Every adult needs a legally written will, regardless of age. It is the only way to distribute your assets upon an untimely death. For parents, a will also establishes guardianship for their minor children. Otherwise, a court will determine who gains custody of surviving children.
Making a will has been described as one of the most important acts of a lifetime. It is a statement of who you are – a reflection of your sense of responsibility and what is important to you. Appropriately called a “Last Will and Testament,” it is, in a sense, your testimony — your witness to others of the people and things you value most.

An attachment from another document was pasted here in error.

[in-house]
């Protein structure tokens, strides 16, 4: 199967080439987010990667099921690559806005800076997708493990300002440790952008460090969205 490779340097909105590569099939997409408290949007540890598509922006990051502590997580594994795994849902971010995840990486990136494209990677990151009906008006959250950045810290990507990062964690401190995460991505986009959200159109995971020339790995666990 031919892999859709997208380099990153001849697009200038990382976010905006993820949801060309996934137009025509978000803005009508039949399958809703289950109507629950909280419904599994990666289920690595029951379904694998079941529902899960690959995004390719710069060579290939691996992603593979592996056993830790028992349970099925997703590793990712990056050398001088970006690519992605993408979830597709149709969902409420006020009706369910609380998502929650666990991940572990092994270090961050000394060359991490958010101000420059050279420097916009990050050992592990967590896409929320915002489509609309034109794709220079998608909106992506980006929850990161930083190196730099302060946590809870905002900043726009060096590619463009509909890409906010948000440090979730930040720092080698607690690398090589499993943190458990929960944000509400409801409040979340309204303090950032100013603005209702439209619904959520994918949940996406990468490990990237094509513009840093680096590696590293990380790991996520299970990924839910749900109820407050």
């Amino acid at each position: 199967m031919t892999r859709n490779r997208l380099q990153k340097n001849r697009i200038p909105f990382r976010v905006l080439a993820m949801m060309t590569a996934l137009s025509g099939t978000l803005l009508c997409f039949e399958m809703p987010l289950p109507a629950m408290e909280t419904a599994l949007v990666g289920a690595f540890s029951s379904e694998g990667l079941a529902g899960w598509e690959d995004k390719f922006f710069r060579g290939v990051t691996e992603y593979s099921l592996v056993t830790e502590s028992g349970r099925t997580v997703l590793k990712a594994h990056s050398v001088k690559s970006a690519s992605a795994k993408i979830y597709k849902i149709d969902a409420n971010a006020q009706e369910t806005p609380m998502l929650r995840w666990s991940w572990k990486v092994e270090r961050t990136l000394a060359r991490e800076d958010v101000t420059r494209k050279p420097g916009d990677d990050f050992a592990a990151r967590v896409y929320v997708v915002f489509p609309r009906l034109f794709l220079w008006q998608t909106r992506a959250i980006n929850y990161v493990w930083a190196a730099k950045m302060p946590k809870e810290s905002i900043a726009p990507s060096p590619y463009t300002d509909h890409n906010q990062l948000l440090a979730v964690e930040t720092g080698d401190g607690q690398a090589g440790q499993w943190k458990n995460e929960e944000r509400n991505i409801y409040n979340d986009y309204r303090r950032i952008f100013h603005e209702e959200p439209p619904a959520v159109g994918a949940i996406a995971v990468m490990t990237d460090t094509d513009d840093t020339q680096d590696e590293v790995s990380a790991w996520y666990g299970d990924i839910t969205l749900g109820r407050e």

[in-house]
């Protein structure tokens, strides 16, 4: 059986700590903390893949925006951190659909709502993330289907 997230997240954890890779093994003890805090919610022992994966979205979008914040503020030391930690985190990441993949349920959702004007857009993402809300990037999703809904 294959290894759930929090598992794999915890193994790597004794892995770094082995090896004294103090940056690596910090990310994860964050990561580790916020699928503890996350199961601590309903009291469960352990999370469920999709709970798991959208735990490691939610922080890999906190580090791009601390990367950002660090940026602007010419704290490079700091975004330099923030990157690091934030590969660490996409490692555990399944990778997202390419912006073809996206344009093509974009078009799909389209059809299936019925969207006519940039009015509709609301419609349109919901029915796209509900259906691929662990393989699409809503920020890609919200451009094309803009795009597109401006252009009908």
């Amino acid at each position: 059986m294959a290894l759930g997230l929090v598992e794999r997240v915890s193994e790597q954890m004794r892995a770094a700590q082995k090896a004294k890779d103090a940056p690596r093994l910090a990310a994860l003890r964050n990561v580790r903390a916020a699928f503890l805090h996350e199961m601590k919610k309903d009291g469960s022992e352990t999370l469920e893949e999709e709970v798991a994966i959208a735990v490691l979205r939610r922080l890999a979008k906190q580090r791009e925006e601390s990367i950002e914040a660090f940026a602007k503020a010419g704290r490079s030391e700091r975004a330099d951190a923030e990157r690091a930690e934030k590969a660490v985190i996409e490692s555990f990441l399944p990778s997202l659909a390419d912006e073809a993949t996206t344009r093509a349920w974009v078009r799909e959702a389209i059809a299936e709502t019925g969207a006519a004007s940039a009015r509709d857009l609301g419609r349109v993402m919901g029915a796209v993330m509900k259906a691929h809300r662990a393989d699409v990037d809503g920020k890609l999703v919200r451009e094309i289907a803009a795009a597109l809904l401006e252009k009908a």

Fail to make a will and the state will take charge. That can mean both delays and unnecessary expenses, and your loved ones may suffer in the process. Your will lets you assist friends, worthwhile causes and others that would be excluded in the distribution formula that the state has for your assets if you fail to plan.
You can prepare your will by:
- Preparing a list of what you own;
- Preparing a list of people you love and causes you cherish;
- Consulting with legal counsel, to make sure it is drawn up properly;
- And keeping it updated as family situations and personal interests change.